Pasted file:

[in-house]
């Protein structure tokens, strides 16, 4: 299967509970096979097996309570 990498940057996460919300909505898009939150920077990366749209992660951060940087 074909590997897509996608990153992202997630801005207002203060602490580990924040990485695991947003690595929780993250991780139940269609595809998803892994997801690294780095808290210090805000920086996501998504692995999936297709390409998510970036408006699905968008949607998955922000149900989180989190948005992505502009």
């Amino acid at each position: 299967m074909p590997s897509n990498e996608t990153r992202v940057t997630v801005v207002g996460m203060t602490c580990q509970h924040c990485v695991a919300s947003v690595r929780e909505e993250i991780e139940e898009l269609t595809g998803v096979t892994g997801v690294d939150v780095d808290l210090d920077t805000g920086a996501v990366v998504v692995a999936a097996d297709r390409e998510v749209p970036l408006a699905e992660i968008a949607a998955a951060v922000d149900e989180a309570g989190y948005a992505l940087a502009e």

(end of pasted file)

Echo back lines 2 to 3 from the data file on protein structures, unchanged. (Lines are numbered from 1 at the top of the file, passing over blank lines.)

């Protein structure tokens, strides 16, 4: 299967509970096979097996309570 990498940057996460919300909505898009939150920077990366749209992660951060940087 074909590997897509996608990153992202997630801005207002203060602490580990924040990485695991947003690595929780993250991780139940269609595809998803892994997801690294780095808290210090805000920086996501998504692995999936297709390409998510970036408006699905968008949607998955922000149900989180989190948005992505502009």
């Amino acid at each position: 299967m074909p590997s897509n990498e996608t990153r992202v940057t997630v801005v207002g996460m203060t602490c580990q509970h924040c990485v695991a919300s947003v690595r929780e909505e993250i991780e139940e898009l269609t595809g998803v096979t892994g997801v690294d939150v780095d808290l210090d920077t805000g920086a996501v990366v998504v692995a999936a097996d297709r390409e998510v749209p970036l408006a699905e992660i968008a949607a998955a951060v922000d149900e989180a309570g989190y948005a992505l940087a502009e």